Calming a Strange Dog

by Jodi L. Hartley
    Knowing how to calm a strange dog can help prevent a dog bite.

    Knowing how to calm a strange dog can help prevent a dog bite.

    Hemera Technologies/AbleStock.com/Getty Images

    Most of us at one time or another have encountered a dog we don’t know. You might have come across a stray while walking your dog or had an unfamiliar pooch show up in your neighborhood. Dogs in this situation can be fearful or aggressive. Knowing how to calm the stranger can help to defuse a threatening situation.

    Defusing the Situation

    Step 1

    As soon as you spot a strange dog, stop and be still. Take a moment to assess the dog’s behavior. Does the dog seem afraid or aggressive? Is he acting strangely? If so, he could be rabid or ill.

    Defusing the Situation

    Step 2

    Do not run, make any sudden moves or turn your back to the dog. Dogs love to chase, and if the dog is aggressive or has a strong prey drive, he may chase you. You also want to keep him in your sight at all times.

    Defusing the Situation

    Step 3

    While keeping him in your peripheral sight, turn slowly so your side is facing the dog. In canine communication, this helps negate a tense situation. Facing a dog straight on can be seen as a dominance challenge, which you want to avoid.

    Defusing the Situation

    Step 4

    Keep your eyes low and do not make direct eye contact with the dog, as this too can be interpreted as a threat.

    Defusing the Situation

    Step 5

    Slowly move yourself to a safe area. A safe area can be your house, a nearby house, a fenced yard, a business or a vehicle. Keep your body as small and non-threatening as possible. Once you reach a safe area, contact your local animal control or police department. Give them a description of the dog, his behavior and location.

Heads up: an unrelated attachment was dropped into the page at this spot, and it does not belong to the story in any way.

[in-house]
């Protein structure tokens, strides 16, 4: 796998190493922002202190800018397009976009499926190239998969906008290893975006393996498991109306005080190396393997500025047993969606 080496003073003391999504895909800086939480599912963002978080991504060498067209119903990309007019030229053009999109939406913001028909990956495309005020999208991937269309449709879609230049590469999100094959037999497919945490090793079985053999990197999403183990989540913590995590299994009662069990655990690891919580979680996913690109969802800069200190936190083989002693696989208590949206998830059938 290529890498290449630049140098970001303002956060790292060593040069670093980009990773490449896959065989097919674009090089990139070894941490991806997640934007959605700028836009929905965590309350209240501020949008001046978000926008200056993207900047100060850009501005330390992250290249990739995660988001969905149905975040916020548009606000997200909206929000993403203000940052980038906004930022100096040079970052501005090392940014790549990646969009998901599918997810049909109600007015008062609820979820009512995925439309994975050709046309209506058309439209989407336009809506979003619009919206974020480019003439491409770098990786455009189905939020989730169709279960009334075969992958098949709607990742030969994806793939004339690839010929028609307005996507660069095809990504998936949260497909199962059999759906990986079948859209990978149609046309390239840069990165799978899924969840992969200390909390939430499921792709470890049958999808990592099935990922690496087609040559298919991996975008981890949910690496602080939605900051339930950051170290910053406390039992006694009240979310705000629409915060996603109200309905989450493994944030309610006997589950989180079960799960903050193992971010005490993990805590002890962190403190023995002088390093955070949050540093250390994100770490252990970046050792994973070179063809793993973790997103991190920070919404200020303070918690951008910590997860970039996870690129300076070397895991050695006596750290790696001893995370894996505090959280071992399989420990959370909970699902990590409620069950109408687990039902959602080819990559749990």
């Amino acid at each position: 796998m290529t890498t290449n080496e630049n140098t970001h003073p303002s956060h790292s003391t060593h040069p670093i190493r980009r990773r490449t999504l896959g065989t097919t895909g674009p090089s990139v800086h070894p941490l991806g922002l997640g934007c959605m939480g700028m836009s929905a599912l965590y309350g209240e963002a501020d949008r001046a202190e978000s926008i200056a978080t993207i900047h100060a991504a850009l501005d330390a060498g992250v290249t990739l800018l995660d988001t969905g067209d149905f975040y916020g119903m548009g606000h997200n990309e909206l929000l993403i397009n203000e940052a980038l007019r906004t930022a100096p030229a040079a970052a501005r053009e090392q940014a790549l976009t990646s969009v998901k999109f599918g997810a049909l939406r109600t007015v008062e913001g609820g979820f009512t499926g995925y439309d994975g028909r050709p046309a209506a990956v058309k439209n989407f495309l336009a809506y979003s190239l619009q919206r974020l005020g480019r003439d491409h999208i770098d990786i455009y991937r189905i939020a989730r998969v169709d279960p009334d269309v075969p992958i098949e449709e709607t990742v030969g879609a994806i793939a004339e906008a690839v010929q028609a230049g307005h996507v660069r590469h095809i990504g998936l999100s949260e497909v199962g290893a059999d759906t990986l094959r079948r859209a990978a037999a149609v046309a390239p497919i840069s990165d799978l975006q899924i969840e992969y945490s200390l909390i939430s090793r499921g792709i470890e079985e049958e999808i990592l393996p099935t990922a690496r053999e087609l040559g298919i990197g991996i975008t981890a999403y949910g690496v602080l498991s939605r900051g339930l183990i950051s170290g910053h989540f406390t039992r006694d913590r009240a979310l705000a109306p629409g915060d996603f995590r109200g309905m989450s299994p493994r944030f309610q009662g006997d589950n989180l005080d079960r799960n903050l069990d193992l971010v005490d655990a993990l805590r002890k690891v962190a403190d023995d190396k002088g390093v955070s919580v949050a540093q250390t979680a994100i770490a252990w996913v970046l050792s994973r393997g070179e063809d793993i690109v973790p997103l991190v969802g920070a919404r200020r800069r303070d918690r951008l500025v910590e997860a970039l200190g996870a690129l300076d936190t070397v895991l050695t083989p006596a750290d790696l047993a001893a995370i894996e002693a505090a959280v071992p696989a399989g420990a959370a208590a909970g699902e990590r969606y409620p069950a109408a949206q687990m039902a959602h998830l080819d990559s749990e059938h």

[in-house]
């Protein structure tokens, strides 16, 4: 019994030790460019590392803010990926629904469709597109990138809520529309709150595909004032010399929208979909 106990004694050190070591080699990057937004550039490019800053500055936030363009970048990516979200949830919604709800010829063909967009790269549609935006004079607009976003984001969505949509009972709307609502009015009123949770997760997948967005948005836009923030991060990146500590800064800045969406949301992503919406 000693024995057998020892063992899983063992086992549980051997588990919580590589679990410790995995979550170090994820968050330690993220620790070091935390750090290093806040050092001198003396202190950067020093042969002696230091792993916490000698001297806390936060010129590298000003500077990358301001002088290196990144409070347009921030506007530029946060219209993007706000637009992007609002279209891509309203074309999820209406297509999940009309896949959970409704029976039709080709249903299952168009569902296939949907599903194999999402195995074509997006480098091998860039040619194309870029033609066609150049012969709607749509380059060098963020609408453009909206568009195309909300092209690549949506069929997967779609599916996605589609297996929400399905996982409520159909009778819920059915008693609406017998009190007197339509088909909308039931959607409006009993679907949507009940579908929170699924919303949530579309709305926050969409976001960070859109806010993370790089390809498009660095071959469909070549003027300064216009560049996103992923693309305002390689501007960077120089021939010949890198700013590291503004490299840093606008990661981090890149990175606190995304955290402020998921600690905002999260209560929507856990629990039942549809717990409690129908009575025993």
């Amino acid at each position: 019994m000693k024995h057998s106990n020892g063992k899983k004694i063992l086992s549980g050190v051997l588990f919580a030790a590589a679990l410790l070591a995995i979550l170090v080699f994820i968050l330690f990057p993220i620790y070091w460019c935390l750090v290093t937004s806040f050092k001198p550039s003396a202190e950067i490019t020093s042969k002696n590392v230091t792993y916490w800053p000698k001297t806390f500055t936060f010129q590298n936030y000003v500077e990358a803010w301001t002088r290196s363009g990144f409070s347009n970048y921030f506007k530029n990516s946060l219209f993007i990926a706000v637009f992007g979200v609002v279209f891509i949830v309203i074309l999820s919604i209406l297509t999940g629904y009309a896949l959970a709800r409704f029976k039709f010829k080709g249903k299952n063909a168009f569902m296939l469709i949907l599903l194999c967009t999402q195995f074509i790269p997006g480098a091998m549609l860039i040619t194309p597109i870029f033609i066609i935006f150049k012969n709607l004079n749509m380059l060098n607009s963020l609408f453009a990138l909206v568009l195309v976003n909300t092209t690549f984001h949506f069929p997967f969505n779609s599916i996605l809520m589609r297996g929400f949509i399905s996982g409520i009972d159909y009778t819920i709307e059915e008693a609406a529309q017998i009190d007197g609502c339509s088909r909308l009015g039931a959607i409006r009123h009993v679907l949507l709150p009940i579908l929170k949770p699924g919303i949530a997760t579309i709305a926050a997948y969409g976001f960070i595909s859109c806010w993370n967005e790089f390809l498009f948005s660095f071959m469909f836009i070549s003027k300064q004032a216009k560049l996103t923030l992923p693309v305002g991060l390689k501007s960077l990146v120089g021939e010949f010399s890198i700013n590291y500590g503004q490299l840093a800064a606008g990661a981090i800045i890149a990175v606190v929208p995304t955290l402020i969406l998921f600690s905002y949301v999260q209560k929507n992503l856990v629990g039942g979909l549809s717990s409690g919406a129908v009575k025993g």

If the dog is too close to move away safely and you have treats or food with you, try throwing some toward him. Once he begins eating them, throw them in the opposite direction of where you want to go to distract him while you retreat. If you don’t have any food with you, try talking to him using “baby talk” in an upbeat, high-pitched tone.

    Tip

    • If the dog isn’t aggressive and you would like to try to bring the dog to safety, kneeling or sitting on the ground while keeping your side to him and avoiding eye contact can make you less threatening and arouse the dog’s curiosity. If you have treats, try tossing them to him. If he eats them, shorten the distance you throw them each time. He may eventually come close enough to you that you can pick him up or leash him.

    Warning

    • Any dog can bite, even if you take all the right steps to calm him. As a dog lover, hurting him is probably your last resort, but if a bite is imminent, you need to protect yourself by any means available. This may mean pepper spraying the dog, kicking him or using a stick to fend him off.

    Photo Credits

    • Hemera Technologies/AbleStock.com/Getty Images

    About the Author

    Jodi L. Hartley has been a writer and public relations professional since 1992. Her experience includes public relations and marketing for a pet service/retail business, as well as volunteer work with animal rescue organizations. Hartley holds a bachelor's degree in journalism and an M.B.A.

    Trending Dog Behavior Articles

    Have a question? Get an answer from a Vet now!